If you can learn a simple trick, Scout, you'll get along a lot better with all kinds of folks. You never really understand a person until you consider things from his point of view; until you climb inside of his skin and walk around in it.
Live theatre gives us the ability to climb inside another's skin; to experience their story almost first-hand, and truly begin to understand them. This is empathy, and a strong dose of empathy is what the world needs right now. The Milwaukee Repertory Theater understands this, and it's why they created The Neighbor Series: three plays about community that invite conversation about what it means to be a neighbor. The first of these plays is One House Over, which is making its World Premiere at The Rep.
The play is set in Chicago in 2010; President Obama was recently elected, and Joanne Vancura (Elaine Rivkin) is a divorced, progressive, middle-class violin teacher struggling to care for her aging father, Milos (Mark Jacoby). She hires Camila Hernandez (Zoë Sophia Garcia) to be a live-in caretaker, and gives her and her husband, Rafael (Justin Huen), an apartment in the basement of her home. When Joanne finds out that Camila and Rafael are undocumented, she assures them it isn't a problem for her, and that nobody cared about that anymore.
At first Milos, an immigrant himself who escaped Hitler when his parents put him on a train from the Czech Republic, resents his new caregiver and gives both Camila and Joanne a lot of trouble, but Camila gradually wins him over—so well that Joanne feels jealous of their relationship. When Joanne has health problems, Rafael, who is in need of a new job after losing his position as a chef at a local restaurant, offers his services, and he and Joanne's close relationship makes Camila jealous. In the meantime, Joanne's neighbor, Patty (Jeanne Paulsen) isn't thrilled that Joanne has "renters" in her house, which has nothing to do with the ethnicity of said renters, mind you. As personal and professional boundaries become blurrier and blurrier, what seemed at first like an ideal solution threatens to become a giant mess.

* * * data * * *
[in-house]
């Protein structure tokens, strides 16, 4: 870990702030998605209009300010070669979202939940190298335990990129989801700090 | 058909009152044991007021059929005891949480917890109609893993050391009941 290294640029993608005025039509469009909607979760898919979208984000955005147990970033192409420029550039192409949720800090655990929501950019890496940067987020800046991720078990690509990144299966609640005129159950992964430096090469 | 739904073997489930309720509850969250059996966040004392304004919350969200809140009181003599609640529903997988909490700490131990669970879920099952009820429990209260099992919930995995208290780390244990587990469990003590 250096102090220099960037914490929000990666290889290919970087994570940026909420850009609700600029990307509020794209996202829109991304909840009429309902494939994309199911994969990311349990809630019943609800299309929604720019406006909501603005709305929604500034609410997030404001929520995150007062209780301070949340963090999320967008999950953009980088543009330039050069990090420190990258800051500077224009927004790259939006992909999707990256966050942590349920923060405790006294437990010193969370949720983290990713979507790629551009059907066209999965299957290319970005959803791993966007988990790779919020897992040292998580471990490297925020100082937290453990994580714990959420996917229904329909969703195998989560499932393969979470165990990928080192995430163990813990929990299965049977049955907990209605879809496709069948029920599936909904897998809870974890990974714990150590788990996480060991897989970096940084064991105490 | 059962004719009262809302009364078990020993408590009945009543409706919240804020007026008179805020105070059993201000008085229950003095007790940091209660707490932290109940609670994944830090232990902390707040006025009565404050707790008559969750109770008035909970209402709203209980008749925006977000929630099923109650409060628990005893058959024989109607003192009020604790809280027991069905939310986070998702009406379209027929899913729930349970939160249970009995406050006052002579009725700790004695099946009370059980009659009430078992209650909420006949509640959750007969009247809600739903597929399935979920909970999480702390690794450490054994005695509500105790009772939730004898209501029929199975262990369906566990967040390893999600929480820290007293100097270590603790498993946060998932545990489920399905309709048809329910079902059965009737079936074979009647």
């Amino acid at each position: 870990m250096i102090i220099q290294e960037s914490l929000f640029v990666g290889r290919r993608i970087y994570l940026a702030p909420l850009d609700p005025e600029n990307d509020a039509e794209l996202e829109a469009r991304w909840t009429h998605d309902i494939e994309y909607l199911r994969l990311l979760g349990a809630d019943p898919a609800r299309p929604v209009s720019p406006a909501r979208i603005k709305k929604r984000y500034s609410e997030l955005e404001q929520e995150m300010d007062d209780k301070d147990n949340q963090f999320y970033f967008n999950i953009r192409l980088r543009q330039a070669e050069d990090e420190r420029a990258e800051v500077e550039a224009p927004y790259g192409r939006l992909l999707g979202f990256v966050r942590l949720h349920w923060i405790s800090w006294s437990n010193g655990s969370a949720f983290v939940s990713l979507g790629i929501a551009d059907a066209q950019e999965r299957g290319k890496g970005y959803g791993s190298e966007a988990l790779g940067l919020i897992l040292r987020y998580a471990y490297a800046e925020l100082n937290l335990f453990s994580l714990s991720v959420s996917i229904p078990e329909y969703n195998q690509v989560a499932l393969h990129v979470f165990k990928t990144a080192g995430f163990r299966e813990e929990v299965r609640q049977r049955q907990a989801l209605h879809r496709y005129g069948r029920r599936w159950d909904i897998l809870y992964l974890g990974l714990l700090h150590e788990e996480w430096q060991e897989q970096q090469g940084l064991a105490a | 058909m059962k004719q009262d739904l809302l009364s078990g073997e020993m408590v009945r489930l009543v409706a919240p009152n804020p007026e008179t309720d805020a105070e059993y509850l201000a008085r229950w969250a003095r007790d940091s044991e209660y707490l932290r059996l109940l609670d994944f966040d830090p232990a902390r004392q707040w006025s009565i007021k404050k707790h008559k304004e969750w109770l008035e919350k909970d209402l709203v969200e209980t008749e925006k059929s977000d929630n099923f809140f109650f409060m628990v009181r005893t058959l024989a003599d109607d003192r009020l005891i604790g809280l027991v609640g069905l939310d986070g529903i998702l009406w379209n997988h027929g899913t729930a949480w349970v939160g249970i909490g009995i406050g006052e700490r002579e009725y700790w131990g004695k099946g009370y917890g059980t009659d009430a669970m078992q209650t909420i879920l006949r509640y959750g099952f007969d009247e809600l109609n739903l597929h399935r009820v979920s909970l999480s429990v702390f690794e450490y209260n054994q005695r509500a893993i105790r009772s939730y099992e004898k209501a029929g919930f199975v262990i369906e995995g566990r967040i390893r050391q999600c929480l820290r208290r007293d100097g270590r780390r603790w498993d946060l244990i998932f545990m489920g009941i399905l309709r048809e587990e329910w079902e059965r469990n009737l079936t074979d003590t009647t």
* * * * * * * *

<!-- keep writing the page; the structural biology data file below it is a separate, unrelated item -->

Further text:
Written by Catherine Trieschman, an award-winning new playwright, and directed by The Rep's Artistic Director, Mark Clements, this story could not have come at a better time. As poignant and thought-provoking as it is funny and shocking, One House Over is powerful in its familiarity: these people could be us, or the people around us, just one house over.
One House Over runs through March 25th at the Quadracci Powerhouse Theater, located within the Patty & Jay Baker Theater Complex at 108 E. Wells St. in Milwaukee. Tickets can be purchased by calling (414) 224-9490, in-person at the Box Office, or online at www.MilwaukeeRep.com.
Talks and Events
Rep-in-Depth: a pre-show conversation with Justin Huen. Rep-in-Depth occurs approximately 45 minutes before curtain for every performance.
TalkBacks: a discussion with members of the cast and artistic team following the 2 pm performance on the following Sundays: March 11, March 18, and March 25.
"Stories of Immigration: Creating Communities" - Wednesday, March 7, following the performance. Milwaukee's immigrant heritage is present throughout the city--in our dining, shopping, festivals, and more. Join leaders from across Milwaukee to learn how immigrants have helped shape our city and to hear more about the unique vitality of immigrant communities today.
"Building Fences & Walls: Immigration Policy & Sanctuary Cities" Wednesday, March
14, following the performance. Current political policies on immigration are a point of contentious discussion and the idea of sanctuary cities is fraught on the local and national level. This discussion approaches the conversation on a personal and interpersonal level, presenting the real-life stories of those who are at the heart of the debate.
"The Future of Elder Care" Wednesday, March 21, following the performance. As America's elderly population increases, we discuss how the growing need for eldercare affects our city and how local individuals and organizations are supporting and enriching our community through unique senior programs and centers.
The Neighbor Series